We are now fully into the backlash phase of the campus rape story. It’s only been a few years since the issue burst into public consciousness, driven by an extraordinary group of young women who’d turned their victimization into fuel for activism. Students and former students, they’d been raped while at college; when they sought help from administrators, they were treated with indifference or outright obstruction. Finding each other online, they launched a campaign that eventually reached President Obama, and ultimately changed how Title IX, the law banning gender discrimination in education, is enforced. For a little while, their story captivated the media.
That narrative, however, was quickly overtaken by another, one about unjust accusations and murky definitions. Some of the backlash might be written off as a product of the misogyny that always leads people to doubt rape victims. But it’s been exacerbated by two things. First was Rolling Stone’s discredited tale of a brutal frat-house gang rape, an act of journalistic malpractice and a gift to those who would downplay the problem of campus rape more broadly. Meanwhile, we’ve seen campus administrators trying to compensate for their awful treatment of victims by being equally heedless of the rights of the accused. Some schools have decided that if heterosexual students have consensual sex while they’re both drunk, the male student can be found guilty of sexual misconduct. In the Harvard Law Review, professor Janet Halley writes of a case in which an Oregon man was ordered to stay away from a fellow student—cutting him off from campus housing and other opportunities—“because he reminded her of the man who had raped her months before and thousands of miles away.”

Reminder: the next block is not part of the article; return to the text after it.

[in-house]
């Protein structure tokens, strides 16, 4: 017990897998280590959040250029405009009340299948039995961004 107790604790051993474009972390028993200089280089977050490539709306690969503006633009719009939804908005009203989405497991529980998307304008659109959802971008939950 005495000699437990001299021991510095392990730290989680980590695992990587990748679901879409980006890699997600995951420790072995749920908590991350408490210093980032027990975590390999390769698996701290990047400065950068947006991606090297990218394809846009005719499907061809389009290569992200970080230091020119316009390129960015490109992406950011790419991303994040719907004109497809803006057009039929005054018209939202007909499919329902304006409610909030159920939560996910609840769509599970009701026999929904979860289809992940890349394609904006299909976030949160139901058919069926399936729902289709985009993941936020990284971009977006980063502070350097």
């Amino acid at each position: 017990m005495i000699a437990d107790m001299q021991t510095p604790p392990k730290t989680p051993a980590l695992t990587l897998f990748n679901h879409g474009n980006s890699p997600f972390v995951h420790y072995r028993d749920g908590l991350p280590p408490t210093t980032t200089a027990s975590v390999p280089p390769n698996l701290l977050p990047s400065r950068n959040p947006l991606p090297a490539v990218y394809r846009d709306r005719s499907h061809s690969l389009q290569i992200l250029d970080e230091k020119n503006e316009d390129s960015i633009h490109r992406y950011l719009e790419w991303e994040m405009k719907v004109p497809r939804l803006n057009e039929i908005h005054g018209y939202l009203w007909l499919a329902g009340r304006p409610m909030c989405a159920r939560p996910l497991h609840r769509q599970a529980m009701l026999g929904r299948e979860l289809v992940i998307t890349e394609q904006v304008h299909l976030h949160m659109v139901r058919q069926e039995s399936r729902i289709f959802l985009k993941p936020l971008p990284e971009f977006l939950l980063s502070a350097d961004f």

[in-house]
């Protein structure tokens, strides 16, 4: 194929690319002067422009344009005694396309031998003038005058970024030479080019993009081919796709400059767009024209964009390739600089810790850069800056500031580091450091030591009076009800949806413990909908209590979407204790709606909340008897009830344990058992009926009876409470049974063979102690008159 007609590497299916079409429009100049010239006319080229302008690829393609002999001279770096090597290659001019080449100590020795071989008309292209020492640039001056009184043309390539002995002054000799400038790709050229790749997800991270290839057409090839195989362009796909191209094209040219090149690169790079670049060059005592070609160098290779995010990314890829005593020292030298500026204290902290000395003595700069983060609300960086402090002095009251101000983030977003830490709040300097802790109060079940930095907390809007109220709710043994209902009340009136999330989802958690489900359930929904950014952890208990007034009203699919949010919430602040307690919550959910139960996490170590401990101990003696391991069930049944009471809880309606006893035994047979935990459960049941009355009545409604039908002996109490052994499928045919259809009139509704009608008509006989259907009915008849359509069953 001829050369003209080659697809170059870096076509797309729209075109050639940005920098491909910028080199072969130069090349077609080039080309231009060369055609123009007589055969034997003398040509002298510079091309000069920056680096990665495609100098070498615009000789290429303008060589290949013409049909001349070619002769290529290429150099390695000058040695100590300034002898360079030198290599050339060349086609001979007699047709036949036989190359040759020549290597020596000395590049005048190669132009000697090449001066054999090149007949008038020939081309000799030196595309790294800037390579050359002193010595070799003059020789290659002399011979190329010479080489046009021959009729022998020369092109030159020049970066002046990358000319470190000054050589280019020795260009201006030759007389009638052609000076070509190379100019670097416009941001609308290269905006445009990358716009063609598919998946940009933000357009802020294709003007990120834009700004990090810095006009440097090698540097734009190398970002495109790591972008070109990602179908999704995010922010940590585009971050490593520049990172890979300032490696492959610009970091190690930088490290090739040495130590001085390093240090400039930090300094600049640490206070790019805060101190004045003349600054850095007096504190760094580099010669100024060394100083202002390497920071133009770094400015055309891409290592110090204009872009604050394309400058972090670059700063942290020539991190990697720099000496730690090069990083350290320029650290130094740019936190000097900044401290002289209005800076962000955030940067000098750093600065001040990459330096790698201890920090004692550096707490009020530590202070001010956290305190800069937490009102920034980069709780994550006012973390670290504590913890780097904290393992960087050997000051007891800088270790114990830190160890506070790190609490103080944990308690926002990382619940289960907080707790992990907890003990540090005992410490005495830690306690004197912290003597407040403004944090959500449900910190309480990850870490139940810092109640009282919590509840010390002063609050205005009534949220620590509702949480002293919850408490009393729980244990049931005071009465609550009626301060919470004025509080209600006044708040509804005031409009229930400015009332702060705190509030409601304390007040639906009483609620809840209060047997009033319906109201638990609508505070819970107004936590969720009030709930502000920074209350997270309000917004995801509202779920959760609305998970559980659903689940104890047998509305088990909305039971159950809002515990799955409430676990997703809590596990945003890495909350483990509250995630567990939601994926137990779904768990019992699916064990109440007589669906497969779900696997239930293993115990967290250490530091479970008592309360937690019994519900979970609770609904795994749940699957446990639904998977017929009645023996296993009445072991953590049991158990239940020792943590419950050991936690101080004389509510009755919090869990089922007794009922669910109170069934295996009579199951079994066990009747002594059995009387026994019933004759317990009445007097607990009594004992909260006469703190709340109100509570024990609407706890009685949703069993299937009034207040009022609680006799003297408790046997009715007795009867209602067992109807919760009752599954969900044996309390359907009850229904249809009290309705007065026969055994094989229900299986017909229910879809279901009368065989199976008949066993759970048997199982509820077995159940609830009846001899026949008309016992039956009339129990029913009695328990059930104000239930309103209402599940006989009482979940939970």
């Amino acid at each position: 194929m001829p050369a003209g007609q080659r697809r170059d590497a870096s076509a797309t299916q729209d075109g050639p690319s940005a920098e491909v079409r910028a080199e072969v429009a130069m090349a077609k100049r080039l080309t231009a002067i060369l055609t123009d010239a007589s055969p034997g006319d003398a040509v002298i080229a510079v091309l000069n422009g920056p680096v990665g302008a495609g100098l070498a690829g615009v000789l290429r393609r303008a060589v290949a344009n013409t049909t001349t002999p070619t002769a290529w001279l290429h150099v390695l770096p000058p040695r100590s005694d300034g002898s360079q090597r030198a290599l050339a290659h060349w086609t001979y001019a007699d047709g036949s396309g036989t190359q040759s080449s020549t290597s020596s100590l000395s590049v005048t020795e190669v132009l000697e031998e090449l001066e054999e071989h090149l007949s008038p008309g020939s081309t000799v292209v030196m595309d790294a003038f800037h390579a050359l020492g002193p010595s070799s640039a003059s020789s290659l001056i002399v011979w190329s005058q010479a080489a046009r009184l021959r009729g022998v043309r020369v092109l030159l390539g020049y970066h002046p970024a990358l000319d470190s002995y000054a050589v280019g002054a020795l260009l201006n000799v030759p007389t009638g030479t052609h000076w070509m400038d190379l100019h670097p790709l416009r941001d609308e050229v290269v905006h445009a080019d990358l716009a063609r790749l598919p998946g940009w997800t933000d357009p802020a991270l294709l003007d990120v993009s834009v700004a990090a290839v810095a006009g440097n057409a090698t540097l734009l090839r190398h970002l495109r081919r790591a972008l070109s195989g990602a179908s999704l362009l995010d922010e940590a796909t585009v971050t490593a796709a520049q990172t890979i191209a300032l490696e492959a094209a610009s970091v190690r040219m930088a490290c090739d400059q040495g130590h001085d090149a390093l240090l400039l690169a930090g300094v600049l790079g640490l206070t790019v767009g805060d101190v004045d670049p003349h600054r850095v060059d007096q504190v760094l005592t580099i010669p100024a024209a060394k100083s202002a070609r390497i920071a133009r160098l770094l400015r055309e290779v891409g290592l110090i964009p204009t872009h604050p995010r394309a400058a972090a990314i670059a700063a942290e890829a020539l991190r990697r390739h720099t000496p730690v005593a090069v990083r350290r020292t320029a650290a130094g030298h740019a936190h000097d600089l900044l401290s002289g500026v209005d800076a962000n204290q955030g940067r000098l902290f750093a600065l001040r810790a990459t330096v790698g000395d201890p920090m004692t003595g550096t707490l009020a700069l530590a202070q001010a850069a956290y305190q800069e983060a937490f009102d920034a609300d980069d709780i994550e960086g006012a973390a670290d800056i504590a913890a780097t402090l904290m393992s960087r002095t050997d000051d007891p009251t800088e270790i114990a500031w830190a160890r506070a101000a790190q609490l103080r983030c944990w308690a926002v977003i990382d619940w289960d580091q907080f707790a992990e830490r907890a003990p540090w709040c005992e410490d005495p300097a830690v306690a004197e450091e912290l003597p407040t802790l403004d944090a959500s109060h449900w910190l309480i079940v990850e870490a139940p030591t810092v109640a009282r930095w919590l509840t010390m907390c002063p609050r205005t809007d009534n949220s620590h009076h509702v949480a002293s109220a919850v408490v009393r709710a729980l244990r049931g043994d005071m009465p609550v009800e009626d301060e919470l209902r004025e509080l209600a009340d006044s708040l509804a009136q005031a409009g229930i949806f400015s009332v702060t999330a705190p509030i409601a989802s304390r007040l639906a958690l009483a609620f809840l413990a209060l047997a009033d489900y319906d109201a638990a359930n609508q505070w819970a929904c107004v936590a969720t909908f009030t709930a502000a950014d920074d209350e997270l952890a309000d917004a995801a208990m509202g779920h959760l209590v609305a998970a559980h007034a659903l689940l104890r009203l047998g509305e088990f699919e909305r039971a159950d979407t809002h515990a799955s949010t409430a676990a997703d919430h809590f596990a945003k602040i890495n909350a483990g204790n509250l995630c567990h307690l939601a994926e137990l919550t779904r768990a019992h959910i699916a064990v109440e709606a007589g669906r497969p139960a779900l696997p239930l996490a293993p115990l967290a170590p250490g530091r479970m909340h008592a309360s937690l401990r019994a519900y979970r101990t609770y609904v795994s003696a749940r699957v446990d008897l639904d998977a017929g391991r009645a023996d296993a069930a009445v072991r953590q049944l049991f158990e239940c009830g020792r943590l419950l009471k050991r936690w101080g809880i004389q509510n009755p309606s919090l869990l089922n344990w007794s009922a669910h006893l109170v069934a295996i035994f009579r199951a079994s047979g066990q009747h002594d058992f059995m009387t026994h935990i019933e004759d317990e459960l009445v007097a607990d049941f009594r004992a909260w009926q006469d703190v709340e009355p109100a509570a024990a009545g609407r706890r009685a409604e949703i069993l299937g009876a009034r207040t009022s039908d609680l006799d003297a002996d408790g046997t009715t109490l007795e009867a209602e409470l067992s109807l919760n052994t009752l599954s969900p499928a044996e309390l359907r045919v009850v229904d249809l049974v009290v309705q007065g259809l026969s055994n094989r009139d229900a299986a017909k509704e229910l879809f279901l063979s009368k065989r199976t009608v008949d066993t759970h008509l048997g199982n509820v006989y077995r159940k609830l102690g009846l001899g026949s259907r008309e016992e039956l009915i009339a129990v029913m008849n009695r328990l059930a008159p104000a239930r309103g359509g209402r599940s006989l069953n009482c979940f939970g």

All this has led some people to conclude that the furor over campus rape is nothing but a moral panic. “The latest national hysteria over campus sexual assault combines aspects of its predecessors: the salacious outrage that characterized the daycare sex panic and the dubious federal stamp of approval that made McCarthyism’s excesses so dangerous,” writes defense attorney and civil libertarian Harvey Silverglate in The Boston Globe.
When campuses ignore basic due process, such analysis threatens to become, if not conventional wisdom, then at least a widespread sneaking suspicion. Before it does, people really need to see The Hunting Ground, the powerful new campus-rape documentary from the directors of The Invisible War, an Academy Award–nominated expose of sexual violence in the military. The film, which opens on Friday, is a reminder that, no matter what we think of the way schools are responding to sexual assault, this whole uproar began because a great many students have been raped with impunity.
There is nothing ambiguous about the stories in this film, no question of mixed messages or next-day regrets. At its center are Andrea Pino and Annie Clark, two heroic young women who, after being violently raped at the University of North Carolina, helped catalyze a nationwide movement to hold schools accountable for failing to protect their students. Interspersed with their triumphant story—which begins with shoestring organizing and culminates in action from the federal government— are a great profusion of others. The chorus of voices testifies, over and over and over again, to a pattern of schools’ covering up or brushing off sexual assault, often to protect their fundraising, their fraternities or their athletes.
Filmmakers Kirby Dick and Amy Ziering told me that they’d been planning to make an entirely different movie after The Invisible War. As they toured campuses for screenings, however, they kept hearing from students who told them that the rape crisis in the military had parallels at their own schools. “We felt we had to respond to this call,” says Ziering, and they began investigating in 2012. That’s about the time the story exploded nationally, and part of the thrill of the film is seeing the student activists creating a movement from scratch and watching as it finally forces powerful people to take notice.
In some cases, the response from those in power has been deeply flawed, replacing reflexive dismissal of all rape claims with reflexive dismissal of the rights of the accused. As civil libertarian feminists have pointed out, this not only leads to new injustices, it ultimately undermines the fight against rape. As public cynicism grows, we’re seeing attention shifted away from the plight of victims. Maybe The Hunting Ground can shift it back. “There’s a desire for society to look away from bad things,” Ziering says. “I don’t want us to succumb to that impulse when the reality is so brutal and can’t be ignored.”